Heavy Duty and Razor Sharp was the summation of the curatorial ethos of this year’s 41st Rencontres d’Arles, personified by the characteristics of the rhinocerous, the festival’s 2010 mascot-cum-logo. It’s a typically tongue-in-cheek manifesto slogan for a festival that commands such respect in le monde photographique and is so confident in its own hide that it doesn’t need to strangle itself in theoretical bondage.

Arles doesn’t even need a guest curator to entice photophiles to the south of France. Toulouse-Lautrec recommended the city to his friend Van Gogh not least for its light and wide open spaces. The heritage sites that play host to many of the exhibitions and screenings are an absolute gift to an exhibition organiser. From the former SNFC railway workshops that form the Parc des Ateliers (‘the sheds’ to we English) to the atmospheric Roman Theatre Antique, setting for the nightly outdoor slideshow extravaganzas, or the flowerful courtyard at Espace Van Gogh, the site of the hospital to which its namesake was admitted after the unfortunate ear incident, each space imbues the work on display with a palpable sense of history in the present.

Courtyard at Espace Van Gogh

The festival’s acme this year was surely the curation by Christian Caujolle of Marin Karmitz’s personal collection of photographs, exhibited at l’Eglise des Freres Precheurs. At the point of experiencing the exhibition (verbs that only denote seeing are incomplete here), I did not know it was curated by Caujolle. As we walked from one space to another, it became increasingly apparent that there was a deep connection between the works that the curator was intent on drawing out. I tried to examine this ‘connection’ in terms of period, or subject, or even mood, but no such definitions were satisfactory. There was no doubt that the work – by the likes of D’Agata, Michael Ackerman, Sugimoto, Anders Petersen, and, remarkably, Chris Marker – was in some way connected to the cinematic (Karmitz is a renowned filmmaker), but it was more than that. The works met in fact on an ethical plane, where distinctions between art and documentary were rendered irrelevant. One example of this genre-dissolving quality could be found in the inclusion of images from Jerusalem by Antoine D’Agata, and the Crush-art body of work by Marker, both presented as grids, each with its own emphasis on how the human face might become inhuman, whether through acts of war or a more abstract process. The exhibition vibrated with many such shared resonances, which were by turns chilling, moving, elegiac, unforgettable. It also gave an insight into a rare collaboration between gallerist/curator and collector, which, in every important way, has not grown from big money, but a big heart.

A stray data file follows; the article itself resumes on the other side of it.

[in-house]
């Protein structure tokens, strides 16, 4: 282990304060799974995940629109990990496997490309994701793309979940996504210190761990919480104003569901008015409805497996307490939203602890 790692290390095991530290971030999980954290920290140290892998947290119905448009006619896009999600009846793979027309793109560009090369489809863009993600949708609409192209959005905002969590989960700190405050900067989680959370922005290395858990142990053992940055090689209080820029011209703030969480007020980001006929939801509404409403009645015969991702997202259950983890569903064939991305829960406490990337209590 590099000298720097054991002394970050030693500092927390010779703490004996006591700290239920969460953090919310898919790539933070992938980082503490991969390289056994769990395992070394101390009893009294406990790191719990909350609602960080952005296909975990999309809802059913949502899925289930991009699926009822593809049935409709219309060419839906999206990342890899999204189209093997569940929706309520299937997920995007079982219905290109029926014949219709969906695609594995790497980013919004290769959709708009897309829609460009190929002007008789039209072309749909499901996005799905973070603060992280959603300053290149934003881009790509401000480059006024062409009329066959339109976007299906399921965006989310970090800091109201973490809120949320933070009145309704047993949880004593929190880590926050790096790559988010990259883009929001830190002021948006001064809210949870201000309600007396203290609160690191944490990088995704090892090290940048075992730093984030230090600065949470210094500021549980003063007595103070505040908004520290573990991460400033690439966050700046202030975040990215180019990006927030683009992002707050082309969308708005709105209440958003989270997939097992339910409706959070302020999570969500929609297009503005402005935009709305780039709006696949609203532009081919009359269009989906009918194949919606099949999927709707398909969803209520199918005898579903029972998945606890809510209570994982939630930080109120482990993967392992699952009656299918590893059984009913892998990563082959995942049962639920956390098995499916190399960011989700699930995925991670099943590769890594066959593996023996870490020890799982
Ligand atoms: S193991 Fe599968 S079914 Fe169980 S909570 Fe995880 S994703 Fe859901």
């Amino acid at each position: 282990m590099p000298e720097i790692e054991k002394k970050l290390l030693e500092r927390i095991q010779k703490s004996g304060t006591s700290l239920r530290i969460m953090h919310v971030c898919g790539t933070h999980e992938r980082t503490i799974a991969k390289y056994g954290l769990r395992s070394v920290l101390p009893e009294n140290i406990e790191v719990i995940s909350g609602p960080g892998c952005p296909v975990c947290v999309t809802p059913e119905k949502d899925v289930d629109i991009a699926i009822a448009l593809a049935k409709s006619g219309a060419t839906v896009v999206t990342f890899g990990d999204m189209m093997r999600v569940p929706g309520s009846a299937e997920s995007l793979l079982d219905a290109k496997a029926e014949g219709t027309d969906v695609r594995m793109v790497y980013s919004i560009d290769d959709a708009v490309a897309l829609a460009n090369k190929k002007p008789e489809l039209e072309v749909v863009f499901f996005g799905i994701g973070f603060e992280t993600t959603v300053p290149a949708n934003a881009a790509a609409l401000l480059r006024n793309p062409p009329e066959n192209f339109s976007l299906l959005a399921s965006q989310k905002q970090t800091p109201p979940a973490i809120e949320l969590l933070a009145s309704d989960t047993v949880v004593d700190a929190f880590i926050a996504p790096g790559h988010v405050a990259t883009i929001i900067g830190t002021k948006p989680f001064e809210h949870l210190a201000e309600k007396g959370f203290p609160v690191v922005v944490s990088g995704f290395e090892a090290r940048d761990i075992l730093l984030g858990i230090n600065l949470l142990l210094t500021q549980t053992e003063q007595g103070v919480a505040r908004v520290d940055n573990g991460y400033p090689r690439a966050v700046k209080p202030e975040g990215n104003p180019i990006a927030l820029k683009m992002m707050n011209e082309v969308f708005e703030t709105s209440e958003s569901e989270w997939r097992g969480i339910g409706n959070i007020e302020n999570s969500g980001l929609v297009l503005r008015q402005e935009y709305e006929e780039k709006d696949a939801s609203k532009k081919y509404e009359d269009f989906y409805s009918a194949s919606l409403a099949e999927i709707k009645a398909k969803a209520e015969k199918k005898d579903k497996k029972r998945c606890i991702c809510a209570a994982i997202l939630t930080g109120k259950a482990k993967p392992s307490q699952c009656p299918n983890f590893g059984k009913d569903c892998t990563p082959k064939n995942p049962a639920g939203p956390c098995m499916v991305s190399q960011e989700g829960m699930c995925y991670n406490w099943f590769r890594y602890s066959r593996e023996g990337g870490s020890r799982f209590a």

Jerusalem by Antoine D’Agata

By way of complete contrast, the theme of the first slideshow at this year’s Rencontres was ‘High Society’. It’s hardly unpleasant to gaze at images of Jackie Kennedy lazing in the ocean at St Trop or wherever, or Audrey Hepburn looking inscrutably exquisite, and the predominantly French audience certainly appreciated images of home grown celebrities like Karl Lagerfeld, Yves Saint Laurent and a young Francois Mitterand. However, we had chosen to avoid the Mick Jagger exhibition on the grounds that it has little to do with photography and everything to do with iconography, oh, and because rocktrospectives are just not very interesting. It’s surely the music that has the capacity to transport back to a time and a place, not two dimensional images. And indeed this particular slideshow succeeded really only because of the music. A laid-back jazz soundtrack offered an insouciant accompaniment to the hall of fame, and in this way the image selection served its role as elegant – it being French and all – eye candy. But even if the photographs were aesthetically pleasing, do they differ in any meaningful way from Tatler’s society pictures or the cover of Hello? I think that the intense desire to look begins with beauty, which in turn begets fame, which at some point probably begets money, and somewhere along the way, it is all three which become fetishised in the image. I find it uncomfortable to look at pictures of the privileged for too long, but then, were I writing about the Perpignan photo festival, Arles’ edgier, more macho second cousin once removed, I’d likely be complaining about fetishising the beauty of poverty. We are all contradictory if not downright hypocritical in justifying where we direct our gaze.